[1] T. F. Krauss “Why do we need slow light” Nature Photonics 2, p 448-450 (2008). https://www.nature.com/articles/nphoton.2008.139
[2] S. A. Schulz, L. O’Faolain, D. M. Beggs, T. P. White, A. Melloni and T. F. Krauss “Dispersion engineered slow light in photonic crystals: a comparison” Journal of Optics 12, 104004 (2010). http://iopscience.iop.org/article/10.1088/2040-8978/12/10/104004/meta
[3] S. Mazoyer, J. P. Hugonin and P. Lalanne “Disorder-induced Multiple scattering in Photonic-Crystal Waveguides” Physical Review Letters 103, 063903 (2009). https://journals.aps.org/prl/abstract/10.1103/PhysRevLett.103.063903
[4] L. O’Faolain, S. A. Schulz, D. M. Beggs, T. P. White, M. Spasenovic, L. Kuipers, F. Morichetti, A. Melloni, S. Mazoyer, J. P. Hugonin, P. Lalanne and T. F. Krauss “Loss engineered slow light waveguides” Optics Express 18, pp.27627-27638 (2010). https://doi.org/10.1364/OE.18.027627
Sub-THz Radar sensing of the Environment for future Autonomous Marine platforms (STREAM)

Funding for this PhD will be available from the School of Physics & Astronomy’s strategic DTP allocation or other university scholarship.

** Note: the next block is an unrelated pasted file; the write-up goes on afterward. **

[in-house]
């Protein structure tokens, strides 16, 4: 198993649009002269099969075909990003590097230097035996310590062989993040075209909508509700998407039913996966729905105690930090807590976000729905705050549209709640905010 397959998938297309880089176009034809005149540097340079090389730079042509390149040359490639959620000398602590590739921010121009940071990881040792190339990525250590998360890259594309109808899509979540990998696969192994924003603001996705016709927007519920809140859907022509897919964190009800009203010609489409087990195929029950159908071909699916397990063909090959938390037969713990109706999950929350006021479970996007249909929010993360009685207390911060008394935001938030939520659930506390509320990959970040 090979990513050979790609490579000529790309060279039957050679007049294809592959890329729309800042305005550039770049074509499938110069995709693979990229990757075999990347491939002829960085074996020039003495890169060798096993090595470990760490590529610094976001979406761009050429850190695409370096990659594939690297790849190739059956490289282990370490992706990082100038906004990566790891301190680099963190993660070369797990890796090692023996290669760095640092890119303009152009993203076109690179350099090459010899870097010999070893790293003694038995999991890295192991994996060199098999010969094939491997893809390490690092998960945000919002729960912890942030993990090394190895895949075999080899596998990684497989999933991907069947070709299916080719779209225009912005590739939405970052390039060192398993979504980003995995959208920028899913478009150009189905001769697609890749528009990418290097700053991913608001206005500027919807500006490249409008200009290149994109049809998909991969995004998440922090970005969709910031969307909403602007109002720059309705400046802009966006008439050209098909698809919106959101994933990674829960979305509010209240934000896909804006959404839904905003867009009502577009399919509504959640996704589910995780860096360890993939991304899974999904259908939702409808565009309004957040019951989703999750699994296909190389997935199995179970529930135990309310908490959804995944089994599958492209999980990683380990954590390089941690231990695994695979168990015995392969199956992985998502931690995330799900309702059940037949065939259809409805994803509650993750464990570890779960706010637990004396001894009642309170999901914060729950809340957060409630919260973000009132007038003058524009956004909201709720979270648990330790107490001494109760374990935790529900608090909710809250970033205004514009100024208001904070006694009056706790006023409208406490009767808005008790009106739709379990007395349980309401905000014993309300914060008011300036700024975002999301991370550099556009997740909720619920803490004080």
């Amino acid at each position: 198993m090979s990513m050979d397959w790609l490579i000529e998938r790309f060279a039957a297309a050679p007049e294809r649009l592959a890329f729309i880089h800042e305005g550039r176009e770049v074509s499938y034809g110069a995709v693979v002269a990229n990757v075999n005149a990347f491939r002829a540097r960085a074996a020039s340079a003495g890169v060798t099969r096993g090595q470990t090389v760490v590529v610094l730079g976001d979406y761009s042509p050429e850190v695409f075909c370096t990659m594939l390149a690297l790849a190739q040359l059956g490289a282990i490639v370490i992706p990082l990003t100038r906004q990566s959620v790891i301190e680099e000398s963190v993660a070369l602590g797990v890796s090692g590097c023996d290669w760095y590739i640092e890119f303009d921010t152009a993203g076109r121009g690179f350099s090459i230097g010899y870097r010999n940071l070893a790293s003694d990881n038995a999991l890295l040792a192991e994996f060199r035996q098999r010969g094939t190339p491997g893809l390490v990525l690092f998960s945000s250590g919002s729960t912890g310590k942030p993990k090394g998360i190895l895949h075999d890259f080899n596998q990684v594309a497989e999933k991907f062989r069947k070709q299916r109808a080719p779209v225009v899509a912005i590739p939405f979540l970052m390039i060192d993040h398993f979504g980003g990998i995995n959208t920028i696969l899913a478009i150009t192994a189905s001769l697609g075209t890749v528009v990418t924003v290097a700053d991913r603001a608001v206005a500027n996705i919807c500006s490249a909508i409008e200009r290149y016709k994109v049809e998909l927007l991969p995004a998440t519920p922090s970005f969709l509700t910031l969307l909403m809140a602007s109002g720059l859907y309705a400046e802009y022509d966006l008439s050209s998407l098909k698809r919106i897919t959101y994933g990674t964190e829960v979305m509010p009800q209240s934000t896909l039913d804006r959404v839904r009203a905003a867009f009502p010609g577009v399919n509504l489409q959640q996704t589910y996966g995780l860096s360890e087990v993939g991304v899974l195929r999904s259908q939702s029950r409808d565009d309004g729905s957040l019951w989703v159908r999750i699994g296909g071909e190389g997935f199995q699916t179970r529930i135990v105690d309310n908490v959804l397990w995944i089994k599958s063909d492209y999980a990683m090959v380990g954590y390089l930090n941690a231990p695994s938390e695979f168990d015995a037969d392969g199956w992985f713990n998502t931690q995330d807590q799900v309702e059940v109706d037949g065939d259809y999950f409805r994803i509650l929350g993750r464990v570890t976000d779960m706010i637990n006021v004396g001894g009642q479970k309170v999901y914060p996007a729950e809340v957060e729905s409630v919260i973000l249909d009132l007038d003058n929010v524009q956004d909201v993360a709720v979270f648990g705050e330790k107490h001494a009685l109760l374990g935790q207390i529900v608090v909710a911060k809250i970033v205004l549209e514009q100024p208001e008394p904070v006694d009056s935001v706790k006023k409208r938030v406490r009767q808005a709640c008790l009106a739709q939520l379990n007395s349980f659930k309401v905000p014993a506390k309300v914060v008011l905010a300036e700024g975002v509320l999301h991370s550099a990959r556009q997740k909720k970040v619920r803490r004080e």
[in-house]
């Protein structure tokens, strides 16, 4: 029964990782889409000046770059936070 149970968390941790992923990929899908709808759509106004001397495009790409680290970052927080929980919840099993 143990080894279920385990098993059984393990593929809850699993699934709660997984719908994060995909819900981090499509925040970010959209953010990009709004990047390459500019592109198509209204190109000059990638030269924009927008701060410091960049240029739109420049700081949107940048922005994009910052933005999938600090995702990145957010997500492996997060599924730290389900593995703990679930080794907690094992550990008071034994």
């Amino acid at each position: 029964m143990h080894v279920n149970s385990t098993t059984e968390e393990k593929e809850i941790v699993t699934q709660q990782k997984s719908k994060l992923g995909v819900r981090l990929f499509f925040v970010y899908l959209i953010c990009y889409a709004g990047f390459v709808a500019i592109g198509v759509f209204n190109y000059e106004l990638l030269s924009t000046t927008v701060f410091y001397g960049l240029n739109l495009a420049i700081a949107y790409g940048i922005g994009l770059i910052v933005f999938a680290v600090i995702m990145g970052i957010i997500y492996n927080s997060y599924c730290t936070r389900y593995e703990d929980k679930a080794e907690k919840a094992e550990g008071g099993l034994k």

This PhD will complement the 3.5 year STREAM project, a ÂŁ1.5M EPSRC funded collaboration between the University of St Andrews and the University of Birmingham. STREAM aims to develop advanced sub-THz radar systems that will enable true autonomy for marine systems, by providing situational awareness in a dynamic sea environment and obscuring conditions

Research on autonomous ground vehicles, guided by various sensors (lidar, acoustic, radar), has existed for many decades and the technology is now relatively mature. In contrast, research in autonomous operation in the marine environment is less mature but evolving rapidly. The key enabler will be the role of advanced electronics to provide vessels with full intelligence to facilitate autonomous operation with sensing and processing capabilities superior to those of a human.